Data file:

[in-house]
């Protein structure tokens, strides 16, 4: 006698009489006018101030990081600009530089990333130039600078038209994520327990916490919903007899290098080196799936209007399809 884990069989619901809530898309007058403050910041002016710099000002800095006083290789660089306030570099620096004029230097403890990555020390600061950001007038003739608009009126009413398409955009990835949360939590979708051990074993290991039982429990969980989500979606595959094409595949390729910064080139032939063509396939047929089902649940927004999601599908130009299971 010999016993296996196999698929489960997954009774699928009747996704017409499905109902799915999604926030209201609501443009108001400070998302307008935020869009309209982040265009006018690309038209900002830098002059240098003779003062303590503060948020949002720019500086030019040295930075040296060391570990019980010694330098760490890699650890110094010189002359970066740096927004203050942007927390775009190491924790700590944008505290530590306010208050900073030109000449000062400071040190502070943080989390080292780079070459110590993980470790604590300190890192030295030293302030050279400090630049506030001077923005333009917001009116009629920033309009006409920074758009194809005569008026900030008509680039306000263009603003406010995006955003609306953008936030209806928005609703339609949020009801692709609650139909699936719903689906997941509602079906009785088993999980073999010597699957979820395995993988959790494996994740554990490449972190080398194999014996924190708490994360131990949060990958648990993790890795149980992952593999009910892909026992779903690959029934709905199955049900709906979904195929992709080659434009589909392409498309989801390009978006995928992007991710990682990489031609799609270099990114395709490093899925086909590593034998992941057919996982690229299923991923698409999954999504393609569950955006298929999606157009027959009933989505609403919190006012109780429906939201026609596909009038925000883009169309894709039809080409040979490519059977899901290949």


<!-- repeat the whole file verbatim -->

[in-house]
């Protein structure tokens, strides 16, 4: 006698009489006018101030990081600009530089990333130039600078038209994520327990916490919903007899290098080196799936209007399809 884990069989619901809530898309007058403050910041002016710099000002800095006083290789660089306030570099620096004029230097403890990555020390600061950001007038003739608009009126009413398409955009990835949360939590979708051990074993290991039982429990969980989500979606595959094409595949390729910064080139032939063509396939047929089902649940927004999601599908130009299971 010999016993296996196999698929489960997954009774699928009747996704017409499905109902799915999604926030209201609501443009108001400070998302307008935020869009309209982040265009006018690309038209900002830098002059240098003779003062303590503060948020949002720019500086030019040295930075040296060391570990019980010694330098760490890699650890110094010189002359970066740096927004203050942007927390775009190491924790700590944008505290530590306010208050900073030109000449000062400071040190502070943080989390080292780079070459110590993980470790604590300190890192030295030293302030050279400090630049506030001077923005333009917001009116009629920033309009006409920074758009194809005569008026900030008509680039306000263009603003406010995006955003609306953008936030209806928005609703339609949020009801692709609650139909699936719903689906997941509602079906009785088993999980073999010597699957979820395995993988959790494996994740554990490449972190080398194999014996924190708490994360131990949060990958648990993790890795149980992952593999009910892909026992779903690959029934709905199955049900709906979904195929992709080659434009589909392409498309989801390009978006995928992007991710990682990489031609799609270099990114395709490093899925086909590593034998992941057919996982690229299923991923698409999954999504393609569950955006298929999606157009027959009933989505609403919190006012109780429906939201026609596909009038925000883009169309894709039809080409040979490519059977899901290949």